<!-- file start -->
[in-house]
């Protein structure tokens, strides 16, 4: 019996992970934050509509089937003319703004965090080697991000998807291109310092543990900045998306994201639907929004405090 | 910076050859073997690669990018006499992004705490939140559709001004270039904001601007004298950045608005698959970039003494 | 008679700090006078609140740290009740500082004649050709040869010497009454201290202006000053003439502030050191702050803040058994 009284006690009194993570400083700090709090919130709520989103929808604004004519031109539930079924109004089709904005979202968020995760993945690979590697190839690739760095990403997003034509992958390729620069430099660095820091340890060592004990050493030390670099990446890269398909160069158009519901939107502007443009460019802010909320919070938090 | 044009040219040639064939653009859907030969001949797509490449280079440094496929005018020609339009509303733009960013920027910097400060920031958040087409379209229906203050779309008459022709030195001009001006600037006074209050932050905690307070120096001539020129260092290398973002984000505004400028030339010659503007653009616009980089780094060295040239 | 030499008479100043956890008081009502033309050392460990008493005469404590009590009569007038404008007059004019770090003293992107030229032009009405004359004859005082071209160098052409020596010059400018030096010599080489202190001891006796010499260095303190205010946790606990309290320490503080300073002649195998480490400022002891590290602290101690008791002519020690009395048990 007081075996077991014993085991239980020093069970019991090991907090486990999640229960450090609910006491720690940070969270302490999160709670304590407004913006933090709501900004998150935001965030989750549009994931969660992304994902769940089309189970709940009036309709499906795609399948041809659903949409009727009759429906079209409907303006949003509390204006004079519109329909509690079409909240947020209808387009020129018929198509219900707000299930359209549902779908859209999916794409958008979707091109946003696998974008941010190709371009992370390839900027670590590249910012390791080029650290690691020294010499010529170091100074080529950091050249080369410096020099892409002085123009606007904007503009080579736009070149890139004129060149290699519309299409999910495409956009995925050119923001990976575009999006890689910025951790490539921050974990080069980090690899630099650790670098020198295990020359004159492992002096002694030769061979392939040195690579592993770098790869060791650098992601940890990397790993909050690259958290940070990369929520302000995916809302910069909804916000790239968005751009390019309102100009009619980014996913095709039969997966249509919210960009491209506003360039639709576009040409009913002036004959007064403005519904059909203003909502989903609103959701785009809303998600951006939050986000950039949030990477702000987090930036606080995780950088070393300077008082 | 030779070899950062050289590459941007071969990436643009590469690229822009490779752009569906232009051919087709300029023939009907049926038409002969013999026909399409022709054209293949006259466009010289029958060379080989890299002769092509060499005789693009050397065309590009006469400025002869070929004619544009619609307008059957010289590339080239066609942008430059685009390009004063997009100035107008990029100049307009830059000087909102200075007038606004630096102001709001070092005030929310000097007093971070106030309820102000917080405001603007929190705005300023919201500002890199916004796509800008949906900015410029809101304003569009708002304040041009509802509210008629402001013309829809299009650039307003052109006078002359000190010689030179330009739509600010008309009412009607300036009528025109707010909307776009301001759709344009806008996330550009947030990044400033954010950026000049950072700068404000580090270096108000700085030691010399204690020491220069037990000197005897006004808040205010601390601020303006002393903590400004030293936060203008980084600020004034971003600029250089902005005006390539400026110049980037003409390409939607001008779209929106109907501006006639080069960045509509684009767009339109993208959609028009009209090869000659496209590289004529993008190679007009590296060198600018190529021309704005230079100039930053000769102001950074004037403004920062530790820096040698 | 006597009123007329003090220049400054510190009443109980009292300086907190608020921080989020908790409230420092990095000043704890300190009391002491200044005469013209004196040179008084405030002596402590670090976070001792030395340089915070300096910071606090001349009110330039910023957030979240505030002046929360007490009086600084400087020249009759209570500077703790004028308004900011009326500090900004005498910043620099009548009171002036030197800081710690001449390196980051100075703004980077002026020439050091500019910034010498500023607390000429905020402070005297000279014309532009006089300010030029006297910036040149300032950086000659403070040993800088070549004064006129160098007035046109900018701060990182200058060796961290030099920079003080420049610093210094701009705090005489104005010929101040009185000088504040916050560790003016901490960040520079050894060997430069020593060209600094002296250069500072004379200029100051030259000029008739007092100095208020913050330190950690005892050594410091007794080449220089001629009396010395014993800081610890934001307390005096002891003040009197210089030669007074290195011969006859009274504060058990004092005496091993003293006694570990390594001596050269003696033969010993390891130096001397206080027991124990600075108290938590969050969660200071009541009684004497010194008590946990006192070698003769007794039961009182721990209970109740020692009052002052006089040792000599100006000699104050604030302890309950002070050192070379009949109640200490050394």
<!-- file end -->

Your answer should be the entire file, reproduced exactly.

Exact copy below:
[in-house]
């Protein structure tokens, strides 16, 4: 019996992970934050509509089937003319703004965090080697991000998807291109310092543990900045998306994201639907929004405090 | 910076050859073997690669990018006499992004705490939140559709001004270039904001601007004298950045608005698959970039003494 | 008679700090006078609140740290009740500082004649050709040869010497009454201290202006000053003439502030050191702050803040058994 009284006690009194993570400083700090709090919130709520989103929808604004004519031109539930079924109004089709904005979202968020995760993945690979590697190839690739760095990403997003034509992958390729620069430099660095820091340890060592004990050493030390670099990446890269398909160069158009519901939107502007443009460019802010909320919070938090 | 044009040219040639064939653009859907030969001949797509490449280079440094496929005018020609339009509303733009960013920027910097400060920031958040087409379209229906203050779309008459022709030195001009001006600037006074209050932050905690307070120096001539020129260092290398973002984000505004400028030339010659503007653009616009980089780094060295040239 | 030499008479100043956890008081009502033309050392460990008493005469404590009590009569007038404008007059004019770090003293992107030229032009009405004359004859005082071209160098052409020596010059400018030096010599080489202190001891006796010499260095303190205010946790606990309290320490503080300073002649195998480490400022002891590290602290101690008791002519020690009395048990 007081075996077991014993085991239980020093069970019991090991907090486990999640229960450090609910006491720690940070969270302490999160709670304590407004913006933090709501900004998150935001965030989750549009994931969660992304994902769940089309189970709940009036309709499906795609399948041809659903949409009727009759429906079209409907303006949003509390204006004079519109329909509690079409909240947020209808387009020129018929198509219900707000299930359209549902779908859209999916794409958008979707091109946003696998974008941010190709371009992370390839900027670590590249910012390791080029650290690691020294010499010529170091100074080529950091050249080369410096020099892409002085123009606007904007503009080579736009070149890139004129060149290699519309299409999910495409956009995925050119923001990976575009999006890689910025951790490539921050974990080069980090690899630099650790670098020198295990020359004159492992002096002694030769061979392939040195690579592993770098790869060791650098992601940890990397790993909050690259958290940070990369929520302000995916809302910069909804916000790239968005751009390019309102100009009619980014996913095709039969997966249509919210960009491209506003360039639709576009040409009913002036004959007064403005519904059909203003909502989903609103959701785009809303998600951006939050986000950039949030990477702000987090930036606080995780950088070393300077008082 | 030779070899950062050289590459941007071969990436643009590469690229822009490779752009569906232009051919087709300029023939009907049926038409002969013999026909399409022709054209293949006259466009010289029958060379080989890299002769092509060499005789693009050397065309590009006469400025002869070929004619544009619609307008059957010289590339080239066609942008430059685009390009004063997009100035107008990029100049307009830059000087909102200075007038606004630096102001709001070092005030929310000097007093971070106030309820102000917080405001603007929190705005300023919201500002890199916004796509800008949906900015410029809101304003569009708002304040041009509802509210008629402001013309829809299009650039307003052109006078002359000190010689030179330009739509600010008309009412009607300036009528025109707010909307776009301001759709344009806008996330550009947030990044400033954010950026000049950072700068404000580090270096108000700085030691010399204690020491220069037990000197005897006004808040205010601390601020303006002393903590400004030293936060203008980084600020004034971003600029250089902005005006390539400026110049980037003409390409939607001008779209929106109907501006006639080069960045509509684009767009339109993208959609028009009209090869000659496209590289004529993008190679007009590296060198600018190529021309704005230079100039930053000769102001950074004037403004920062530790820096040698 | 006597009123007329003090220049400054510190009443109980009292300086907190608020921080989020908790409230420092990095000043704890300190009391002491200044005469013209004196040179008084405030002596402590670090976070001792030395340089915070300096910071606090001349009110330039910023957030979240505030002046929360007490009086600084400087020249009759209570500077703790004028308004900011009326500090900004005498910043620099009548009171002036030197800081710690001449390196980051100075703004980077002026020439050091500019910034010498500023607390000429905020402070005297000279014309532009006089300010030029006297910036040149300032950086000659403070040993800088070549004064006129160098007035046109900018701060990182200058060796961290030099920079003080420049610093210094701009705090005489104005010929101040009185000088504040916050560790003016901490960040520079050894060997430069020593060209600094002296250069500072004379200029100051030259000029008739007092100095208020913050330190950690005892050594410091007794080449220089001629009396010395014993800081610890934001307390005096002891003040009197210089030669007074290195011969006859009274504060058990004092005496091993003293006694570990390594001596050269003696033969010993390891130096001397206080027991124990600075108290938590969050969660200071009541009684004497010194008590946990006192070698003769007794039961009182721990209970109740020692009052002052006089040792000599100006000699104050604030302890309950002070050192070379009949109640200490050394």